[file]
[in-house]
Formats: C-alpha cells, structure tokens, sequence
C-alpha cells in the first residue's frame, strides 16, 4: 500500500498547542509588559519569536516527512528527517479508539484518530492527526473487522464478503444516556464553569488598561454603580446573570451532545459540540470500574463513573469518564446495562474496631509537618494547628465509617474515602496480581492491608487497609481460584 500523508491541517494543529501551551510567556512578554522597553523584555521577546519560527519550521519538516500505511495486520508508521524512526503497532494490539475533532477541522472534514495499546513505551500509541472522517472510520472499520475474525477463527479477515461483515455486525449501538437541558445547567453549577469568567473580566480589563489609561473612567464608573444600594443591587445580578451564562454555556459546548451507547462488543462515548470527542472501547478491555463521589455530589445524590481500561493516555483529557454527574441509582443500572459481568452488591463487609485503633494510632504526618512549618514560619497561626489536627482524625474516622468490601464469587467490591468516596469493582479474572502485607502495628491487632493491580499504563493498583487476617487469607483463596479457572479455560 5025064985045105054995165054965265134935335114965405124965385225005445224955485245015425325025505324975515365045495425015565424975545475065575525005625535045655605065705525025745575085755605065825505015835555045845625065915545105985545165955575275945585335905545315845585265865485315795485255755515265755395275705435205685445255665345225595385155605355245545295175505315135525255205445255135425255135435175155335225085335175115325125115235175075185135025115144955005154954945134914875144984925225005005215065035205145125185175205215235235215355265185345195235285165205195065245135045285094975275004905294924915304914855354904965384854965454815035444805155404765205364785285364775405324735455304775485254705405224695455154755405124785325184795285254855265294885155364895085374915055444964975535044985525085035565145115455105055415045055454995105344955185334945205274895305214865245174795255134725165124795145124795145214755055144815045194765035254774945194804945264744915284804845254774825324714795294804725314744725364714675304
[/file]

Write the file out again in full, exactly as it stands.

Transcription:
[in-house]
Formats: C-alpha cells, structure tokens, sequence
C-alpha cells in the first residue's frame, strides 16, 4: 500500500498547542509588559519569536516527512528527517479508539484518530492527526473487522464478503444516556464553569488598561454603580446573570451532545459540540470500574463513573469518564446495562474496631509537618494547628465509617474515602496480581492491608487497609481460584 500523508491541517494543529501551551510567556512578554522597553523584555521577546519560527519550521519538516500505511495486520508508521524512526503497532494490539475533532477541522472534514495499546513505551500509541472522517472510520472499520475474525477463527479477515461483515455486525449501538437541558445547567453549577469568567473580566480589563489609561473612567464608573444600594443591587445580578451564562454555556459546548451507547462488543462515548470527542472501547478491555463521589455530589445524590481500561493516555483529557454527574441509582443500572459481568452488591463487609485503633494510632504526618512549618514560619497561626489536627482524625474516622468490601464469587467490591468516596469493582479474572502485607502495628491487632493491580499504563493498583487476617487469607483463596479457572479455560 5025064985045105054995165054965265134935335114965405124965385225005445224955485245015425325025505324975515365045495425015565424975545475065575525005625535045655605065705525025745575085755605065825505015835555045845625065915545105985545165955575275945585335905545315845585265865485315795485255755515265755395275705435205685445255665345225595385155605355245545295175505315135525255205445255135425255135435175155335225085335175115325125115235175075185135025115144955005154954945134914875144984925225005005215065035205145125185175205215235235215355265185345195235285165205195065245135045285094975275004905294924915304914855354904965384854965454815035444805155404765205364785285364775405324735455304775485254705405224695455154755405124785325184795285254855265294885155364895085374915055444964975535044985525085035565145115455105055415045055454995105344955185334945205274895305214865245174795255134725165124795145124795145214755055144815045194765035254774945194804945264744915284804845254774825324714795294804725314744725364714675304